Longifolia is part of section Foliosa, not Orchidioides.
Everything has a reason, whether big or small. Never underestimate the power of what is or is not.
There is far more to everything than meets the eye.
One of the nice things about 'most' of the Orchidioides is that they are usually easy to kill. Because of this, I don't need to freak out when roots like this happen to wander next door
As long as I keep plants that have noticeably different leaf shapes next to each other, the invasions aren't an issue. I either treat the upstarts like a mini-propagation when I do divisions or I simply pluck the different leaves out and soon, the invader is dead. I currently have some U. 'Jitka' in a pot of U. quelchii that is just waiting for division time to be separated. I also have some U. nephrophylla in a pot of U. quelchii - & that will never come out (that accident apparently came from the European supplier mixed together as U. nephrophylla has never been near that pot - nor even in that tank). U. longifolia (& probably other foliosa-section species) would also never come out either - I think they can completely regenerate from single cells (after flame sterilization) ...
Ok.. that means I really need to find my very first orchidiodes and try to prove again my climate is for them, well, since we have like 8 species around I really would like to try and grow them, but have never found them for sale anywhere.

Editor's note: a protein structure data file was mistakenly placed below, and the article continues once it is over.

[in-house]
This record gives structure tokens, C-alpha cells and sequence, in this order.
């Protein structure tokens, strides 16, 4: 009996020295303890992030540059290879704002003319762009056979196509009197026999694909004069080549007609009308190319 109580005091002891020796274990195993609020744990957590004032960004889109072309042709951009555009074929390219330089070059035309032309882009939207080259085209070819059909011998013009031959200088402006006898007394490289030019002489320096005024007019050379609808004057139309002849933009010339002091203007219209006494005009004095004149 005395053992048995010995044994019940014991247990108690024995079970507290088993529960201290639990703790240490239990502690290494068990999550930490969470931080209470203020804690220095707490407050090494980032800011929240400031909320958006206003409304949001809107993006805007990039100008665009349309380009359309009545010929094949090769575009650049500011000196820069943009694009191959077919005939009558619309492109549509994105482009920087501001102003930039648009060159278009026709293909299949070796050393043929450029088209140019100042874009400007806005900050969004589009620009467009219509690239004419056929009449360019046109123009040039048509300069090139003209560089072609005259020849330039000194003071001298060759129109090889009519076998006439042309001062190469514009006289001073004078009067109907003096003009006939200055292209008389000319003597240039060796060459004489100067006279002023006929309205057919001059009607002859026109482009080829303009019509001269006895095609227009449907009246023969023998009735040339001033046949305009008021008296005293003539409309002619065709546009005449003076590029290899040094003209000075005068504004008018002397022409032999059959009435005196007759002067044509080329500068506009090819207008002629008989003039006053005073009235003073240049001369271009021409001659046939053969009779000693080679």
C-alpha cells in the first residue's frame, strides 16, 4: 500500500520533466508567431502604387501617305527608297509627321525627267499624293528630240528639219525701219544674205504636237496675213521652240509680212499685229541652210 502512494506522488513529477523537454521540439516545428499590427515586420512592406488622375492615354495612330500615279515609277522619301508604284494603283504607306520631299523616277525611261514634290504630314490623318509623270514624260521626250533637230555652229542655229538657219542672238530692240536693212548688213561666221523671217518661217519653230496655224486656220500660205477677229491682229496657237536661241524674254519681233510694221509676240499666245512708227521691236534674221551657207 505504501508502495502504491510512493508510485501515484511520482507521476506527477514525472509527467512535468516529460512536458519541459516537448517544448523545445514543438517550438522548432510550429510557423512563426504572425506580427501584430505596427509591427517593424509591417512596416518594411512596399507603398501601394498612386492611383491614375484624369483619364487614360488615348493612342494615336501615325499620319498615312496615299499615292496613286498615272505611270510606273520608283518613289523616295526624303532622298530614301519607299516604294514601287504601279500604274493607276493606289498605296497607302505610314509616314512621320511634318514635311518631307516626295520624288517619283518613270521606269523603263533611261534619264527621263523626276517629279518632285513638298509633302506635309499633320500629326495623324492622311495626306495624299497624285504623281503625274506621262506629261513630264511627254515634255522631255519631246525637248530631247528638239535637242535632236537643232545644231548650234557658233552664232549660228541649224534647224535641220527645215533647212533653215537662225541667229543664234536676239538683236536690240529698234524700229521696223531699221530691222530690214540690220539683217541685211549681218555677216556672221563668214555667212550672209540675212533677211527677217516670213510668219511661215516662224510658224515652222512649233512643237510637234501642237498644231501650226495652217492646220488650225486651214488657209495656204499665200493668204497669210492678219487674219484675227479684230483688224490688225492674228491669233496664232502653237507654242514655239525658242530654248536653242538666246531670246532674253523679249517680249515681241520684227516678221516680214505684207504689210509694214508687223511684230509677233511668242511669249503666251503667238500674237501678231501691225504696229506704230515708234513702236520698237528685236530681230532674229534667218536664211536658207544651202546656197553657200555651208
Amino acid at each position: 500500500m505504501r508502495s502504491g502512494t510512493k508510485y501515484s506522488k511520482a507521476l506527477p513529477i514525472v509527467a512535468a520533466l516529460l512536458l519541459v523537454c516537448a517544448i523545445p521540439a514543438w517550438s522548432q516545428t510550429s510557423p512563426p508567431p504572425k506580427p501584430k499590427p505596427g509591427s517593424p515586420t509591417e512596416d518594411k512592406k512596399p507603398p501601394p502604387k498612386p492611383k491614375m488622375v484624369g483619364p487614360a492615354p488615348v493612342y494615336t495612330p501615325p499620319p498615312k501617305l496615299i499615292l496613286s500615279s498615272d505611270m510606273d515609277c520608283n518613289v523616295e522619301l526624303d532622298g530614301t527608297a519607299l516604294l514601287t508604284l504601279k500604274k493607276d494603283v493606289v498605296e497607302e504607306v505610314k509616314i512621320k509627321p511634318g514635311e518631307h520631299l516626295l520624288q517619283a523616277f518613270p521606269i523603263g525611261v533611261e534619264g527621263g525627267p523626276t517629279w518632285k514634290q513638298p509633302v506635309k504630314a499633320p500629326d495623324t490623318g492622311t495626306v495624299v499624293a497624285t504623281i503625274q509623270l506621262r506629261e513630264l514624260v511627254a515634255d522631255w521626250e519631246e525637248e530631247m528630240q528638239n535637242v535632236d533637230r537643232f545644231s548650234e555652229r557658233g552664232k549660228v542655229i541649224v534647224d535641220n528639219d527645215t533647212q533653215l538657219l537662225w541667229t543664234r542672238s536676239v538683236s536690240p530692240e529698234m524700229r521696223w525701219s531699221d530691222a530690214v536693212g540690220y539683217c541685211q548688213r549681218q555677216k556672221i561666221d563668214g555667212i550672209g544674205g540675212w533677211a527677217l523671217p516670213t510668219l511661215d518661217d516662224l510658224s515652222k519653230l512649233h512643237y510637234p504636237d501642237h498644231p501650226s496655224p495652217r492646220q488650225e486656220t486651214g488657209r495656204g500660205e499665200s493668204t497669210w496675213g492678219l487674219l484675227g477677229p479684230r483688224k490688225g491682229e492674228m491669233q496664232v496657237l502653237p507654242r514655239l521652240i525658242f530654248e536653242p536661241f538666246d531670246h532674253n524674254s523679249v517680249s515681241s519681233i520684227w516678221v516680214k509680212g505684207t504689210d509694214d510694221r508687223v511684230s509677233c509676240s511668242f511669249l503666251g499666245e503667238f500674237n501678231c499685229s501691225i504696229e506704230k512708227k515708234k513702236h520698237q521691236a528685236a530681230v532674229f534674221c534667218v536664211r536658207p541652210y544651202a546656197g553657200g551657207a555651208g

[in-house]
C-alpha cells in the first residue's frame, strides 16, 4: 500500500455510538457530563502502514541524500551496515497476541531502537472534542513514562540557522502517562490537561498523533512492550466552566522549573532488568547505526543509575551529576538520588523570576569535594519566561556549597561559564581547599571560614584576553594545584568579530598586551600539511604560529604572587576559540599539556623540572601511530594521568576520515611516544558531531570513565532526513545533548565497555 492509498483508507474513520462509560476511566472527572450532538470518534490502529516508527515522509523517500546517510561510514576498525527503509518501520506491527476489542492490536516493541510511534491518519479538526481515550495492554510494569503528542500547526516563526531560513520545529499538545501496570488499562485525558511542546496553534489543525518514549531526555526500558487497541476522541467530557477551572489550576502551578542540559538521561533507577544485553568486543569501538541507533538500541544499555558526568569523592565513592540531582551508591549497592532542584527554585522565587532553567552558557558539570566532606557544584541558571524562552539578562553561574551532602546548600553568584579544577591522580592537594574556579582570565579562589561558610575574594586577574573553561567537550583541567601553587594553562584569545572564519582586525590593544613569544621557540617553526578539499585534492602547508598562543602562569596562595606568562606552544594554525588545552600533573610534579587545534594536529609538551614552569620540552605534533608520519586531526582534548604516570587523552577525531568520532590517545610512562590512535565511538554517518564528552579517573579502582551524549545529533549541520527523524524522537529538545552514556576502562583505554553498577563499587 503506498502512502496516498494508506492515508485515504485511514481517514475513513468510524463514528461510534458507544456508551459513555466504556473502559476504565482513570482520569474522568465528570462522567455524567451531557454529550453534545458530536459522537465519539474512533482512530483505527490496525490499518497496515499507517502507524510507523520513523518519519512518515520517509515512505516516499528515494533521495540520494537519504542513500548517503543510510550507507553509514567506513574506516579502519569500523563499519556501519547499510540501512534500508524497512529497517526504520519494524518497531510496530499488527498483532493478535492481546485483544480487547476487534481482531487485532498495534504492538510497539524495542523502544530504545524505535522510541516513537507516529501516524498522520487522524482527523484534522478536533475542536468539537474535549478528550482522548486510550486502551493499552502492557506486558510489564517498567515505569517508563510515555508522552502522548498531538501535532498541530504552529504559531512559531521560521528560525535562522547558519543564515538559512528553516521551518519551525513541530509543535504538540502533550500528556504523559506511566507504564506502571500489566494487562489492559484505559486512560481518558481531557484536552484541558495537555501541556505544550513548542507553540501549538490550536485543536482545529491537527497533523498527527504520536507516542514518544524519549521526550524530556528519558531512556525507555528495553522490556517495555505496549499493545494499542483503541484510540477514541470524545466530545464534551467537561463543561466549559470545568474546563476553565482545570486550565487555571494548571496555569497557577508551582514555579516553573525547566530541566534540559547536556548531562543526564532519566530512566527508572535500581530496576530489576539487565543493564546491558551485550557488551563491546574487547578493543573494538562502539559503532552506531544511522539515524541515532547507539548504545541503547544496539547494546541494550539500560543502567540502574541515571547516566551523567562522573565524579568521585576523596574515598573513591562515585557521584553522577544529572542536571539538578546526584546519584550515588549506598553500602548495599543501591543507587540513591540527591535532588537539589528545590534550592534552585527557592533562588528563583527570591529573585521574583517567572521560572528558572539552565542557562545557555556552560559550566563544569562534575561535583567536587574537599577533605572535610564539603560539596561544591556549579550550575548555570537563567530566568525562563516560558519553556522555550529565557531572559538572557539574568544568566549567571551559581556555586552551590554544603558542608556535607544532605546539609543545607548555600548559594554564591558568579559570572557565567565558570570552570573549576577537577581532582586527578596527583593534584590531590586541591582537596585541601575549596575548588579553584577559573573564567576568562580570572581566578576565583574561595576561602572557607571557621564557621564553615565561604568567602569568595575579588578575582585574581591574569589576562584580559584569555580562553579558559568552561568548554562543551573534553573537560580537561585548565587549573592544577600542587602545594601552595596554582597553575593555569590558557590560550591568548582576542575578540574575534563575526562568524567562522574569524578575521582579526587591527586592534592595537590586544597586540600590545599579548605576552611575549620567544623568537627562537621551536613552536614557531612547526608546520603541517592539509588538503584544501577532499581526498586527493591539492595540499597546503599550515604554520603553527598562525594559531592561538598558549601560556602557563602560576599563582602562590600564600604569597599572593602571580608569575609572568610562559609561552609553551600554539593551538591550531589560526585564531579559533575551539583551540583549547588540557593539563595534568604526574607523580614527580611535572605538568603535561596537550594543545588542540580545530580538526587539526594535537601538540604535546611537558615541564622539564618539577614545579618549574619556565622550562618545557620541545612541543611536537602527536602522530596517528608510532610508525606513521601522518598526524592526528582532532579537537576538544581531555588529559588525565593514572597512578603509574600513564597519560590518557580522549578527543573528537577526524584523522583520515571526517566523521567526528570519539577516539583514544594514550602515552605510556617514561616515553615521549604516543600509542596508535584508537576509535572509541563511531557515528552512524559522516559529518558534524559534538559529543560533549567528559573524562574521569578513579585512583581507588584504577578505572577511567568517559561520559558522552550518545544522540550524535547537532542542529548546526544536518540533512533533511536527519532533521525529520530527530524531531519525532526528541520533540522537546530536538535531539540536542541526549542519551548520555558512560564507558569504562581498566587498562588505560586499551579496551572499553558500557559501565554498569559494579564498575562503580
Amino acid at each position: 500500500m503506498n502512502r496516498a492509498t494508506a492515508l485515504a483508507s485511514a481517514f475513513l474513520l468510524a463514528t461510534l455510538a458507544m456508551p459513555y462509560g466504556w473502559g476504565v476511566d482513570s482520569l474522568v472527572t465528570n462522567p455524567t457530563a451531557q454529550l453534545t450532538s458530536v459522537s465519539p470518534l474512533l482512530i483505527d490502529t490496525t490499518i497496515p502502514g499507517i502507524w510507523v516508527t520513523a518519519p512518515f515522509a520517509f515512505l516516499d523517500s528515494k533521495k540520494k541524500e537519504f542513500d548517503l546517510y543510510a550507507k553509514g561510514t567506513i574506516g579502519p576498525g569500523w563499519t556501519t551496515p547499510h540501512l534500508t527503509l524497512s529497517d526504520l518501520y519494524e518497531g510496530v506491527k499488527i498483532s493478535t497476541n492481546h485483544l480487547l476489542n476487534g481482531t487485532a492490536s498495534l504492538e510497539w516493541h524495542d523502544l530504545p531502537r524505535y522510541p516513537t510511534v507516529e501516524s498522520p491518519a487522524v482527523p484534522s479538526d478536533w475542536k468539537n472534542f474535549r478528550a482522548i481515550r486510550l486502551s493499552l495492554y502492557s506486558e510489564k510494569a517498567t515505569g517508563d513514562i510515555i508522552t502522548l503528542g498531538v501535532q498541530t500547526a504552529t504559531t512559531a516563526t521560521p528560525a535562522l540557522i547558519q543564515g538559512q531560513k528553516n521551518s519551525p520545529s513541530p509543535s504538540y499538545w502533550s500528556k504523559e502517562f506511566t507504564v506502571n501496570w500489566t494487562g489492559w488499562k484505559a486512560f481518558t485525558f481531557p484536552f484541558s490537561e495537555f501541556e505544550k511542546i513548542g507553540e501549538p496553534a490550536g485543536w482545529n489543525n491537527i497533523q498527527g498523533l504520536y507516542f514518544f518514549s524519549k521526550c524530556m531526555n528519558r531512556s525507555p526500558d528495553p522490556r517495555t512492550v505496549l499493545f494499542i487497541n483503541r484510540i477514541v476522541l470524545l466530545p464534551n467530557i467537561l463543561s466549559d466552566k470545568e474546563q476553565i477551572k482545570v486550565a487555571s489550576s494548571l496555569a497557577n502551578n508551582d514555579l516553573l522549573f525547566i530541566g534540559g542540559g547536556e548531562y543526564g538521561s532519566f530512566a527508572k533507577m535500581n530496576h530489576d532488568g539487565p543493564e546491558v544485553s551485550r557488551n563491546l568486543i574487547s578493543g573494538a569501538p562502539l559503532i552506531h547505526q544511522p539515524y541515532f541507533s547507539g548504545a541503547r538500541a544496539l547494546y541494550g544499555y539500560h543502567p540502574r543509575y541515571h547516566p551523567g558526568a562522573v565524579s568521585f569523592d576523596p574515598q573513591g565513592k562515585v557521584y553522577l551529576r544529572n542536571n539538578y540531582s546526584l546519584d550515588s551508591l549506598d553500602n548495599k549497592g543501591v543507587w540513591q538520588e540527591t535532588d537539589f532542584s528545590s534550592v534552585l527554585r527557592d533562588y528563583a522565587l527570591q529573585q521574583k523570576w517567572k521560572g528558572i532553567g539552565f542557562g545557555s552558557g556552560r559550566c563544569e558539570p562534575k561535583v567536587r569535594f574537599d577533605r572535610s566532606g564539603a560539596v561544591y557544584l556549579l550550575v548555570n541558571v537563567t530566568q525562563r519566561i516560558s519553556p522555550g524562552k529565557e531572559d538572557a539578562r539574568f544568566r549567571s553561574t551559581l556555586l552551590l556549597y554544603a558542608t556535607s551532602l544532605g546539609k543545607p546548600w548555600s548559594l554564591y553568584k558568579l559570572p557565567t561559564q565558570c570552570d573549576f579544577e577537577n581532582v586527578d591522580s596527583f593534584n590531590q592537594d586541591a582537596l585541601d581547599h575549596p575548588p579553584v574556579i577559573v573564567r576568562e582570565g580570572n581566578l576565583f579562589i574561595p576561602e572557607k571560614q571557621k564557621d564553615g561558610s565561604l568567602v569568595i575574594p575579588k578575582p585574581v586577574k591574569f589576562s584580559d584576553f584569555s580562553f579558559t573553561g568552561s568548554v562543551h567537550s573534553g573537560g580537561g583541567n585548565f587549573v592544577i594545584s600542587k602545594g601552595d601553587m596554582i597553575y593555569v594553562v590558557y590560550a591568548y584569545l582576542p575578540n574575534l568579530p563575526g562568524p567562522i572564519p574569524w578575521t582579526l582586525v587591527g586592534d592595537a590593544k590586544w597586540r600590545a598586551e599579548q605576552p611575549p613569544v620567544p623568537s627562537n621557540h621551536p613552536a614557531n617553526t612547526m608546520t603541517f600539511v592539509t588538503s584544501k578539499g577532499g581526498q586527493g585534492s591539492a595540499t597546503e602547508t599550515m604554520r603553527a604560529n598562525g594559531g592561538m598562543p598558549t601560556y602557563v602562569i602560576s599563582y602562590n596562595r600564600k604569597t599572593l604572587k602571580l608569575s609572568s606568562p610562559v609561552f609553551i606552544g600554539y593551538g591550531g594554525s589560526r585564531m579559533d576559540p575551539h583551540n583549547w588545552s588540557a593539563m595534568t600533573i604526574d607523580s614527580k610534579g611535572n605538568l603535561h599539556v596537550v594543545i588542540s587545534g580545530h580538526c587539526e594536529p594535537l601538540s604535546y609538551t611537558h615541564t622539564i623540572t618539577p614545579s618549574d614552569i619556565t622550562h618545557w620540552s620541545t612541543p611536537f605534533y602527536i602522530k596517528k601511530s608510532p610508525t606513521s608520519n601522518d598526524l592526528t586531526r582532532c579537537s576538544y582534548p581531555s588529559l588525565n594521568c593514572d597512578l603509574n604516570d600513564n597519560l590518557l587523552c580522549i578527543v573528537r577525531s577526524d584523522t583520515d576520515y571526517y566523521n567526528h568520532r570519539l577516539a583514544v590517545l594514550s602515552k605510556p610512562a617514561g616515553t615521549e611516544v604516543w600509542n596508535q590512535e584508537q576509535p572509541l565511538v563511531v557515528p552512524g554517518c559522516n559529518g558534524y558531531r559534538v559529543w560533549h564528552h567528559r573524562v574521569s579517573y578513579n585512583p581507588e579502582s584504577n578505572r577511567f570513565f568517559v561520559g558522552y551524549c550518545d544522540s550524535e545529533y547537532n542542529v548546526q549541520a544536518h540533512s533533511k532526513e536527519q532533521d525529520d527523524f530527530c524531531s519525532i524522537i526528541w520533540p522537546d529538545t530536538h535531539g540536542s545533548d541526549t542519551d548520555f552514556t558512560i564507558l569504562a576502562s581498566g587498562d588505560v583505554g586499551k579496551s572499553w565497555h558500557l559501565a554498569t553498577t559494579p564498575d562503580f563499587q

Have you guys done tissue culture with them? if I get some I would definitely want to try it!
admonishments of more veteran growers to "kill them while you can". Imo, the larger Orchidioides hit the sweet spot - healthy robust growth when given the right conditions but also reasonably easy to control.
** even now, the U. quelchii that I mentioned in another post--- it's completely impossible to rid that pot of the U. nephrophylla*** that it came with. I cannot even make a division without contamination - so I'm being forced to start over from small root cuttings. I've got a flowering-sized, very healthy plant (& rare clone) that I've got to get rid of without even getting to keep any of the nice-sized divisions that could flower quickly.
*** don't get me wrong about U. nephrophylla - I love the species - it's one of my favorites. After cultivating several clones, I have one that is very robust & free flowering that I keep upstairs (& use for pollination & seed production). The clone that is resident with the U. quelchii hasn't flowered in 2 years.
Knowing you though, both will just take off and flower for years .
Here's a few quick pics of the U. campbelliana flower stalks. I had to raise the treefern slab because the stalks come out at the bottom of the treefern & then droop. That's fine if they were in a tree somewhere - but not at the bottom of a small tank.
Closeup showing the 5 ...
Let's hope it keeps progressing
Hopefully the camp will open soon, the more I see the growth habit of it the more I think I want one.